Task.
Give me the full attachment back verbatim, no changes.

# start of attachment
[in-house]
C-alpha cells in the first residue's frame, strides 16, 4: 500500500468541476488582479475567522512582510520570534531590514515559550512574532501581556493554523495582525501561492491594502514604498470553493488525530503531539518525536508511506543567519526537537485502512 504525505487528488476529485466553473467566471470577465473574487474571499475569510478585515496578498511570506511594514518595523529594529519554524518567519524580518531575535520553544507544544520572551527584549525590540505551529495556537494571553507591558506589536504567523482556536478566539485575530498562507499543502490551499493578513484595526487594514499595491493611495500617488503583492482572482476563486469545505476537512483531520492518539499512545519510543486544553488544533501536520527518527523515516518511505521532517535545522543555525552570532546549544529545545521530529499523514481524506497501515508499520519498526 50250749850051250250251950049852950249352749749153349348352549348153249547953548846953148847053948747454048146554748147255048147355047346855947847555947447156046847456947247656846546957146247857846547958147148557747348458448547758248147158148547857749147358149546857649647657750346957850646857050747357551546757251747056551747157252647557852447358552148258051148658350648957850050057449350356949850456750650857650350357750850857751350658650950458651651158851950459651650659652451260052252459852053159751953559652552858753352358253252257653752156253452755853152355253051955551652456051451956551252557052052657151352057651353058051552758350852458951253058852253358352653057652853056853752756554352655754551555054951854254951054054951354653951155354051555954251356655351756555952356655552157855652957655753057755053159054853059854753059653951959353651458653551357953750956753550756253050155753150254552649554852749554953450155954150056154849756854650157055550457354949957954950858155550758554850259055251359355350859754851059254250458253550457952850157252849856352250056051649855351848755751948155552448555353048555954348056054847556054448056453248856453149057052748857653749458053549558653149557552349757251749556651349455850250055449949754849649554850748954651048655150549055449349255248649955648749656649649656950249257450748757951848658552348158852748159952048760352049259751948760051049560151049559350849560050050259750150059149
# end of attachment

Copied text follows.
[in-house]
C-alpha cells in the first residue's frame, strides 16, 4: 500500500468541476488582479475567522512582510520570534531590514515559550512574532501581556493554523495582525501561492491594502514604498470553493488525530503531539518525536508511506543567519526537537485502512 504525505487528488476529485466553473467566471470577465473574487474571499475569510478585515496578498511570506511594514518595523529594529519554524518567519524580518531575535520553544507544544520572551527584549525590540505551529495556537494571553507591558506589536504567523482556536478566539485575530498562507499543502490551499493578513484595526487594514499595491493611495500617488503583492482572482476563486469545505476537512483531520492518539499512545519510543486544553488544533501536520527518527523515516518511505521532517535545522543555525552570532546549544529545545521530529499523514481524506497501515508499520519498526 50250749850051250250251950049852950249352749749153349348352549348153249547953548846953148847053948747454048146554748147255048147355047346855947847555947447156046847456947247656846546957146247857846547958147148557747348458448547758248147158148547857749147358149546857649647657750346957850646857050747357551546757251747056551747157252647557852447358552148258051148658350648957850050057449350356949850456750650857650350357750850857751350658650950458651651158851950459651650659652451260052252459852053159751953559652552858753352358253252257653752156253452755853152355253051955551652456051451956551252557052052657151352057651353058051552758350852458951253058852253358352653057652853056853752756554352655754551555054951854254951054054951354653951155354051555954251356655351756555952356655552157855652957655753057755053159054853059854753059653951959353651458653551357953750956753550756253050155753150254552649554852749554953450155954150056154849756854650157055550457354949957954950858155550758554850259055251359355350859754851059254250458253550457952850157252849856352250056051649855351848755751948155552448555353048555954348056054847556054448056453248856453149057052748857653749458053549558653149557552349757251749556651349455850250055449949754849649554850748954651048655150549055449349255248649955648749656649649656950249257450748757951848658552348158852748159952048760352049259751948760051049560151049559350849560050050259750150059149